Communal dining has always been a fave of mine. From grilling Korean samgyupsal (pork belly) to sharing 10 heaping plates of food on a Lazy Susan for Chinese New Year, there’s something about partaking from a shared table that just feels right. In fact, I don’t know of many places in the Philippines (excluding the more modern establishments of course) that cater specifically to individuals. From soups to entrees, everything’s about sharing the love and so I was excited to try the food at Bilao at Palayok during our short trip to the islands of Palawan. A bilao is a large, woven, tray-sized “plate” meant to hold several dishes at once to serve multiple people. A palayok on the other hand is a large clay pot used for a variety of dishes from stews to soups and even rice. The name itself implied that this was a place for large servings and large groups.
And there it was: smack dab in the middle of Rizal Ave stood a giant palayok; more kitsch than grandeur. True to its love for all things large, the place was a sprawling complex, complete with faux bridges, huts, and walkways that made it seem more like a resort stop than a restaurant. We had to trek through winding pathways to finally reach the bar area where several waitresses were lounging around, texting on their cellphones.
We requested seating near the outside (where a hostess should’ve been waiting for us) and only this second time through the place did I notice that a place that could’ve held hundreds was only occupied by a table of French tourists and a family of locals.
We cracked open the menu and I was pleased to find favorites: Sisig (pork innards), Pusit (Squid), Kinilaw (Filipino ceviche), and various barbecued meats were well-represented and the prices reasonable. We attempted to order the “Ihaw-ihaw sa Bilao” (Ihaw means “grill”). And I say attempted as almost half the dishes were inexplicably unavailable. No baked clams, so we added a tuna filet. No squid, so we added 2 extra crabs. When asked if we could substitute with similar items from the rest of the menu, the waitress replied by saying that the food was already “portioned off”. Well good lady, if it indeed was “portioned” off, then why is this particular dish missing some of its “portions”? And are you then saying it’s difficult to “portion” the other dishes as substitutions? Is it that much harder to maybe add a few Calamari in there? Seems like this was one bilao that wasn’t going to be full.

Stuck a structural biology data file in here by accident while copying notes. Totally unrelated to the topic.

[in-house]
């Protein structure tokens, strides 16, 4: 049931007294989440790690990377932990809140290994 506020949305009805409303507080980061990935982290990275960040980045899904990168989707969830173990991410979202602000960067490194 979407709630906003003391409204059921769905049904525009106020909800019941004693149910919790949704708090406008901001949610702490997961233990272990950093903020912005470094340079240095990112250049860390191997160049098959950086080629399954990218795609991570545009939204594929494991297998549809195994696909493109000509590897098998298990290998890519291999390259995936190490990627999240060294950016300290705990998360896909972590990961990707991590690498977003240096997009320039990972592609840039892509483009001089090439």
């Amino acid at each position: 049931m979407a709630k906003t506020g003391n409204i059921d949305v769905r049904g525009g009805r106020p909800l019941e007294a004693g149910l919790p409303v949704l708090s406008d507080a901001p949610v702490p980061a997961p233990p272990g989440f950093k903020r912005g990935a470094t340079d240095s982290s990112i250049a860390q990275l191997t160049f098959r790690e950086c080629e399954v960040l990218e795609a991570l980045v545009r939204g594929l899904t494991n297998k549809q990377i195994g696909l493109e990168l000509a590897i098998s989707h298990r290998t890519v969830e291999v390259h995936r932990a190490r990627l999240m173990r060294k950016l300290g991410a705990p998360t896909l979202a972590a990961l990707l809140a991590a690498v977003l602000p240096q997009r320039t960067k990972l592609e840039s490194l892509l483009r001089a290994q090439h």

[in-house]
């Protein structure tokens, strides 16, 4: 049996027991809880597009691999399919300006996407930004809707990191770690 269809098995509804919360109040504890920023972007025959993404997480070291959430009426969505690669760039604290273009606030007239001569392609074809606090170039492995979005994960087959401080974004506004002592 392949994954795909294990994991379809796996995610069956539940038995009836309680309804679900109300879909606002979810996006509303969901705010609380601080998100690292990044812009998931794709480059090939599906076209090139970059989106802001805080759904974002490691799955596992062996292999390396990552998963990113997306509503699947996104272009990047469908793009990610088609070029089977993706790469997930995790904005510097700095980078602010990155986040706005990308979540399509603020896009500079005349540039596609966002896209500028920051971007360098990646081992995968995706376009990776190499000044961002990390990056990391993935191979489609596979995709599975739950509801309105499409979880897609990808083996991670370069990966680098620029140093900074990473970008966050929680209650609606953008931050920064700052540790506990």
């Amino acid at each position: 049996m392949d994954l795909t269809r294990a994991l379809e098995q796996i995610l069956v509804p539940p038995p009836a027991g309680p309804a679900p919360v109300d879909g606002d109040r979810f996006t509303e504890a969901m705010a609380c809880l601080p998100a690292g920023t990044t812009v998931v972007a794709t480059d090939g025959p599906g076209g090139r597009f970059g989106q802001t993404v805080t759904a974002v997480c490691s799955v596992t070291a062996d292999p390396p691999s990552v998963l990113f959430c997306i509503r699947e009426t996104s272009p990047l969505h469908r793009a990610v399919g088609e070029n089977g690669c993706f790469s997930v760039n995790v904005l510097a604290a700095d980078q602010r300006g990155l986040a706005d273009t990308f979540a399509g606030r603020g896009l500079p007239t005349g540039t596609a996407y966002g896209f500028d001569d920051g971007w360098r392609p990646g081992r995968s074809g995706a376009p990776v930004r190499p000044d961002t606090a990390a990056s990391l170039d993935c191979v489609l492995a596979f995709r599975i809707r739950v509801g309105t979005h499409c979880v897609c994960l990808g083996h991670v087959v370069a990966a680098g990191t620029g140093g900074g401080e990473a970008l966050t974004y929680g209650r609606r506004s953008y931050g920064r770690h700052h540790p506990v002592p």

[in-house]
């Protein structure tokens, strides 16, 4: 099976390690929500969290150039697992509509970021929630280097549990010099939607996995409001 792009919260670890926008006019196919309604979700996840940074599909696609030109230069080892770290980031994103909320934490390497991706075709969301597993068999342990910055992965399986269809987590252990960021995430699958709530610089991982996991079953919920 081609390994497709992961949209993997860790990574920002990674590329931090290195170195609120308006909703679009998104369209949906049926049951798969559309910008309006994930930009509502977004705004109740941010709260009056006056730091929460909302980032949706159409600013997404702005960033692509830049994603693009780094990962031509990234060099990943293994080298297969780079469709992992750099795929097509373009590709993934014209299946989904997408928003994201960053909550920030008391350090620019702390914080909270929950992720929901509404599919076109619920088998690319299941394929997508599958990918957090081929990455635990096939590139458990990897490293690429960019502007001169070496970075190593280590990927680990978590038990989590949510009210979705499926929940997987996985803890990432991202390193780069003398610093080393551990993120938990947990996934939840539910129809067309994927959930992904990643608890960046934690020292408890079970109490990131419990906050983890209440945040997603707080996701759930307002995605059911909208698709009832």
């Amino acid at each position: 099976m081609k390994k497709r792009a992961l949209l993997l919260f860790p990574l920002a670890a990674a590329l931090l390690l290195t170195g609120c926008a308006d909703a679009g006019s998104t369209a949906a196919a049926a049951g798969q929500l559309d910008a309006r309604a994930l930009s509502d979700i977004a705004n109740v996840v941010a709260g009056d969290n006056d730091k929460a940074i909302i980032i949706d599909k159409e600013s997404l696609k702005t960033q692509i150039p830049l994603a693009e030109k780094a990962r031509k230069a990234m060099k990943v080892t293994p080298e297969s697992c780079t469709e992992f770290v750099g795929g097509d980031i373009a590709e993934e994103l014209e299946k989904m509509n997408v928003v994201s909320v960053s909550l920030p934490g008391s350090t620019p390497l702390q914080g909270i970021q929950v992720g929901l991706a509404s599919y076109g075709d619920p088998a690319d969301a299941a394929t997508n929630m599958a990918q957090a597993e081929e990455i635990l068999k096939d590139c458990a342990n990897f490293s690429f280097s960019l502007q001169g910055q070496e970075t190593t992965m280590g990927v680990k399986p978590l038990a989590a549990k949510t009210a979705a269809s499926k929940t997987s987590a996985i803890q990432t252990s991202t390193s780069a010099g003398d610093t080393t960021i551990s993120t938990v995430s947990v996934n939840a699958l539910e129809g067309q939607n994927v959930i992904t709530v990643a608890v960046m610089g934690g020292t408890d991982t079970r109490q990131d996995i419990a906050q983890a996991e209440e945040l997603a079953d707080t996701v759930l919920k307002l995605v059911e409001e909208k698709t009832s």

Still, the price was reasonable, the ambiance amazing, and we were optimistic so we ordered a side of Chicarong Bulaklak (crispy pork innards) and Sinigang na Tuna Belly. The food arrived and we weren’t (too) disappointed. The spread included: 2 tuna filets, 2 fried danggit (rabbitfish), 4 steamed crabs, shrimp, some grilled pork, lato (a type of seaweed whose leaves look like tiny grapes), salted egg, grilled eggplant, green mango, and rice.
All in all a good meal. The lato in particular had a firm crunch and a satisfying burst of brininess. The fish a tad bit dry but forgivable given the well-seasoned pork and the on-point presentation. The rest didn’t disappoint, but they didn’t wow us either. Seeing as the majority of the clientele were European tourists, I guess the place’s main selling point was its “native” eating experience. However, what Bilao gained in flavor and presentation, it lost in service. Slow, almost non-existent, with little in the way of “selling” the customer on what was good, we were simply given a bell to ring should we need anything while the staff went back to their games of Candy Crush or whatever it was they were doing on their phones. A pity for such a full menu that deserved to be tasted in its entirety with family and friends (if it were actually available).
Bottom line: good deal if you don’t mind the service hiccups. Come with a group, eat with your hands, snap a few pictures, and call it more of a “dining experience” that wins on the latter part of the phrase and falls a few cups short of a palayok on the former.